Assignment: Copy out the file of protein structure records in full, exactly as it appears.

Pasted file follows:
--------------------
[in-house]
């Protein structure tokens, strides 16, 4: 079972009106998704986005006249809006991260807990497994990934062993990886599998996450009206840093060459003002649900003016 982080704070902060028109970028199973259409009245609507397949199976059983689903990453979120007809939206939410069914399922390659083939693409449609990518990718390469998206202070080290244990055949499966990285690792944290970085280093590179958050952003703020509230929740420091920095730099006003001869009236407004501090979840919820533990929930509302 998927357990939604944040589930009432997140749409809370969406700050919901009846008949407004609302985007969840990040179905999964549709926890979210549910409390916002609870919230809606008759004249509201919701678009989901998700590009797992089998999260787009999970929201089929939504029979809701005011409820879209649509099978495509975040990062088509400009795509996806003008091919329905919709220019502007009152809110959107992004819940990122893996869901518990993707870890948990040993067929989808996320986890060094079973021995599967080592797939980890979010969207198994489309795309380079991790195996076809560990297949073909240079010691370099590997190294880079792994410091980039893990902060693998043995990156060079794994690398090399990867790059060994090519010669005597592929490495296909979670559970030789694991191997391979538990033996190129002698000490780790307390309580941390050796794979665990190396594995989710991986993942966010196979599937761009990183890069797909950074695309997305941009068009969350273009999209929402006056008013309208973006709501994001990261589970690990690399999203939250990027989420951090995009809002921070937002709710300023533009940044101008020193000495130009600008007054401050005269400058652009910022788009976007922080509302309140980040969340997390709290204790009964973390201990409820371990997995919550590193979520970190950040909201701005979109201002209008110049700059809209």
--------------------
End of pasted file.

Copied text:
[in-house]
């Protein structure tokens, strides 16, 4: 079972009106998704986005006249809006991260807990497994990934062993990886599998996450009206840093060459003002649900003016 982080704070902060028109970028199973259409009245609507397949199976059983689903990453979120007809939206939410069914399922390659083939693409449609990518990718390469998206202070080290244990055949499966990285690792944290970085280093590179958050952003703020509230929740420091920095730099006003001869009236407004501090979840919820533990929930509302 998927357990939604944040589930009432997140749409809370969406700050919901009846008949407004609302985007969840990040179905999964549709926890979210549910409390916002609870919230809606008759004249509201919701678009989901998700590009797992089998999260787009999970929201089929939504029979809701005011409820879209649509099978495509975040990062088509400009795509996806003008091919329905919709220019502007009152809110959107992004819940990122893996869901518990993707870890948990040993067929989808996320986890060094079973021995599967080592797939980890979010969207198994489309795309380079991790195996076809560990297949073909240079010691370099590997190294880079792994410091980039893990902060693998043995990156060079794994690398090399990867790059060994090519010669005597592929490495296909979670559970030789694991191997391979538990033996190129002698000490780790307390309580941390050796794979665990190396594995989710991986993942966010196979599937761009990183890069797909950074695309997305941009068009969350273009999209929402006056008013309208973006709501994001990261589970690990690399999203939250990027989420951090995009809002921070937002709710300023533009940044101008020193000495130009600008007054401050005269400058652009910022788009976007922080509302309140980040969340997390709290204790009964973390201990409820371990997995919550590193979520970190950040909201701005979109201002209008110049700059809209």